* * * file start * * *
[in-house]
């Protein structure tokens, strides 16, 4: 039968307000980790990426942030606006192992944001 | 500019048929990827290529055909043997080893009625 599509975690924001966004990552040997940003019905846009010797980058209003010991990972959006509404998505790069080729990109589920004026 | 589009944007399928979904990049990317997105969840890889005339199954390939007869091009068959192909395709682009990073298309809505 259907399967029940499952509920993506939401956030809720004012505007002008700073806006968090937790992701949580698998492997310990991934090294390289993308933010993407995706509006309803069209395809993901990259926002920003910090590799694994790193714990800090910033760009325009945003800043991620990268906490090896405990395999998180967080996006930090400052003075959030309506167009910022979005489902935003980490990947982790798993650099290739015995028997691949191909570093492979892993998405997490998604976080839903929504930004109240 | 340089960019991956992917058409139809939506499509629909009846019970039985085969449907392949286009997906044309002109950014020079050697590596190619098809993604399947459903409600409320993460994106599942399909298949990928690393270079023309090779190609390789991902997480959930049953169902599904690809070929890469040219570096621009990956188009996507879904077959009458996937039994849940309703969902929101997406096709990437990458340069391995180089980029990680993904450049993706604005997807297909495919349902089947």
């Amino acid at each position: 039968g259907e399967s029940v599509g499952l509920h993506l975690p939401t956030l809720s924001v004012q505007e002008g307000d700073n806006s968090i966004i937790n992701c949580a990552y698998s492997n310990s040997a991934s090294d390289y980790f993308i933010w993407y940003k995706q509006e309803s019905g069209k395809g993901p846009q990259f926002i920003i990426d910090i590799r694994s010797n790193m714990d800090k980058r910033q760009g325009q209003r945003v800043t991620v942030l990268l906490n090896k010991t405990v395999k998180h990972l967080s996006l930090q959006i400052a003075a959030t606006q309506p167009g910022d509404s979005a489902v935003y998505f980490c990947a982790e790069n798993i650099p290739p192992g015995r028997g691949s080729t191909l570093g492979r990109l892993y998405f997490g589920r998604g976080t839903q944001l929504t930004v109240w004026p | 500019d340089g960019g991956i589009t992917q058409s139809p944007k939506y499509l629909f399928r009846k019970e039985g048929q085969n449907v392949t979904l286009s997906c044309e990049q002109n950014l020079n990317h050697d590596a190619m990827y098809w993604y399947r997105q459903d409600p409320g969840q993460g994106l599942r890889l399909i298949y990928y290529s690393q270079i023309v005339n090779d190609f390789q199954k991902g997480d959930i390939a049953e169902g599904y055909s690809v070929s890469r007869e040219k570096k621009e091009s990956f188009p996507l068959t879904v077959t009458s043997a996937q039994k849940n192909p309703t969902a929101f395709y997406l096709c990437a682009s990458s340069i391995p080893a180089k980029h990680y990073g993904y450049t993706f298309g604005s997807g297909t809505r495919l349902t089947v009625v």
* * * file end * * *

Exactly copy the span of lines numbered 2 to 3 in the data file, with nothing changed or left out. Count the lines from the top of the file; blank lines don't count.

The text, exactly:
């Protein structure tokens, strides 16, 4: 039968307000980790990426942030606006192992944001 | 500019048929990827290529055909043997080893009625 599509975690924001966004990552040997940003019905846009010797980058209003010991990972959006509404998505790069080729990109589920004026 | 589009944007399928979904990049990317997105969840890889005339199954390939007869091009068959192909395709682009990073298309809505 259907399967029940499952509920993506939401956030809720004012505007002008700073806006968090937790992701949580698998492997310990991934090294390289993308933010993407995706509006309803069209395809993901990259926002920003910090590799694994790193714990800090910033760009325009945003800043991620990268906490090896405990395999998180967080996006930090400052003075959030309506167009910022979005489902935003980490990947982790798993650099290739015995028997691949191909570093492979892993998405997490998604976080839903929504930004109240 | 340089960019991956992917058409139809939506499509629909009846019970039985085969449907392949286009997906044309002109950014020079050697590596190619098809993604399947459903409600409320993460994106599942399909298949990928690393270079023309090779190609390789991902997480959930049953169902599904690809070929890469040219570096621009990956188009996507879904077959009458996937039994849940309703969902929101997406096709990437990458340069391995180089980029990680993904450049993706604005997807297909495919349902089947």
């Amino acid at each position: 039968g259907e399967s029940v599509g499952l509920h993506l975690p939401t956030l809720s924001v004012q505007e002008g307000d700073n806006s968090i966004i937790n992701c949580a990552y698998s492997n310990s040997a991934s090294d390289y980790f993308i933010w993407y940003k995706q509006e309803s019905g069209k395809g993901p846009q990259f926002i920003i990426d910090i590799r694994s010797n790193m714990d800090k980058r910033q760009g325009q209003r945003v800043t991620v942030l990268l906490n090896k010991t405990v395999k998180h990972l967080s996006l930090q959006i400052a003075a959030t606006q309506p167009g910022d509404s979005a489902v935003y998505f980490c990947a982790e790069n798993i650099p290739p192992g015995r028997g691949s080729t191909l570093g492979r990109l892993y998405f997490g589920r998604g976080t839903q944001l929504t930004v109240w004026p | 500019d340089g960019g991956i589009t992917q058409s139809p944007k939506y499509l629909f399928r009846k019970e039985g048929q085969n449907v392949t979904l286009s997906c044309e990049q002109n950014l020079n990317h050697d590596a190619m990827y098809w993604y399947r997105q459903d409600p409320g969840q993460g994106l599942r890889l399909i298949y990928y290529s690393q270079i023309v005339n090779d190609f390789q199954k991902g997480d959930i390939a049953e169902g599904y055909s690809v070929s890469r007869e040219k570096k621009e091009s990956f188009p996507l068959t879904v077959t009458s043997a996937q039994k849940n192909p309703t969902a929101f395709y997406l096709c990437a682009s990458s340069i391995p080893a180089k980029h990680y990073g993904y450049t993706f298309g604005s997807g297909t809505r495919l349902t089947v009625v």